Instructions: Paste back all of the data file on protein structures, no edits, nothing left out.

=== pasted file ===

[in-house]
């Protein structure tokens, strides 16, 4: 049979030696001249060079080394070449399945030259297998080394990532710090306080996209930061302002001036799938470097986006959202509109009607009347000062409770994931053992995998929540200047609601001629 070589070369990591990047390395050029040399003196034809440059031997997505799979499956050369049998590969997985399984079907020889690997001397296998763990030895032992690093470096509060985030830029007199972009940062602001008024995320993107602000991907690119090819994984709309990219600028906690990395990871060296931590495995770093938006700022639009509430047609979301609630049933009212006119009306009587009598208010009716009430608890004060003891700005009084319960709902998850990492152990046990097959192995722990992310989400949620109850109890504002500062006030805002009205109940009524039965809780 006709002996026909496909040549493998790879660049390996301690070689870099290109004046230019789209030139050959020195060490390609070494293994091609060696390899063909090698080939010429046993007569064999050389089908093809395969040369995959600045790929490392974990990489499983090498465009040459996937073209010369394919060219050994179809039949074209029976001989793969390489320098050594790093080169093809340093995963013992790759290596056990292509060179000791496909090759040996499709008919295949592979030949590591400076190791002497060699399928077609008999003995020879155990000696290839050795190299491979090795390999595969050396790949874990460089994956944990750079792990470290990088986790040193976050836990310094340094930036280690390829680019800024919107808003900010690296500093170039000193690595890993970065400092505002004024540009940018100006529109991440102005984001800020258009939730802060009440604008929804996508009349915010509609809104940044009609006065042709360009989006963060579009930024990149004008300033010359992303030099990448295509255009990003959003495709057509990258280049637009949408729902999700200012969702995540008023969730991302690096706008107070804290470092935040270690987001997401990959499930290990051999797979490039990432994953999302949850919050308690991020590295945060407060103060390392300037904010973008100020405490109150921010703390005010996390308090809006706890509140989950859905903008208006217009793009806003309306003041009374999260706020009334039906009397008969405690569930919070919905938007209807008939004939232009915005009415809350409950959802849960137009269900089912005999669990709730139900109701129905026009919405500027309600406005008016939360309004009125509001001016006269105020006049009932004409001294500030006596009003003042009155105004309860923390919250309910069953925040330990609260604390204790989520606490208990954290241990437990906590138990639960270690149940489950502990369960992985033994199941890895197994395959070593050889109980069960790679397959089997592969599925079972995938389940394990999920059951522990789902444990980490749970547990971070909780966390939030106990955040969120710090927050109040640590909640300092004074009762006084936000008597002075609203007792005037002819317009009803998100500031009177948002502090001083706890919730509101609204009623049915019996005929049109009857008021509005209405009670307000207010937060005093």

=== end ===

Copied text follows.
[in-house]
């Protein structure tokens, strides 16, 4: 049979030696001249060079080394070449399945030259297998080394990532710090306080996209930061302002001036799938470097986006959202509109009607009347000062409770994931053992995998929540200047609601001629 070589070369990591990047390395050029040399003196034809440059031997997505799979499956050369049998590969997985399984079907020889690997001397296998763990030895032992690093470096509060985030830029007199972009940062602001008024995320993107602000991907690119090819994984709309990219600028906690990395990871060296931590495995770093938006700022639009509430047609979301609630049933009212006119009306009587009598208010009716009430608890004060003891700005009084319960709902998850990492152990046990097959192995722990992310989400949620109850109890504002500062006030805002009205109940009524039965809780 006709002996026909496909040549493998790879660049390996301690070689870099290109004046230019789209030139050959020195060490390609070494293994091609060696390899063909090698080939010429046993007569064999050389089908093809395969040369995959600045790929490392974990990489499983090498465009040459996937073209010369394919060219050994179809039949074209029976001989793969390489320098050594790093080169093809340093995963013992790759290596056990292509060179000791496909090759040996499709008919295949592979030949590591400076190791002497060699399928077609008999003995020879155990000696290839050795190299491979090795390999595969050396790949874990460089994956944990750079792990470290990088986790040193976050836990310094340094930036280690390829680019800024919107808003900010690296500093170039000193690595890993970065400092505002004024540009940018100006529109991440102005984001800020258009939730802060009440604008929804996508009349915010509609809104940044009609006065042709360009989006963060579009930024990149004008300033010359992303030099990448295509255009990003959003495709057509990258280049637009949408729902999700200012969702995540008023969730991302690096706008107070804290470092935040270690987001997401990959499930290990051999797979490039990432994953999302949850919050308690991020590295945060407060103060390392300037904010973008100020405490109150921010703390005010996390308090809006706890509140989950859905903008208006217009793009806003309306003041009374999260706020009334039906009397008969405690569930919070919905938007209807008939004939232009915005009415809350409950959802849960137009269900089912005999669990709730139900109701129905026009919405500027309600406005008016939360309004009125509001001016006269105020006049009932004409001294500030006596009003003042009155105004309860923390919250309910069953925040330990609260604390204790989520606490208990954290241990437990906590138990639960270690149940489950502990369960992985033994199941890895197994395959070593050889109980069960790679397959089997592969599925079972995938389940394990999920059951522990789902444990980490749970547990971070909780966390939030106990955040969120710090927050109040640590909640300092004074009762006084936000008597002075609203007792005037002819317009009803998100500031009177948002502090001083706890919730509101609204009623049915019996005929049109009857008021509005209405009670307000207010937060005093």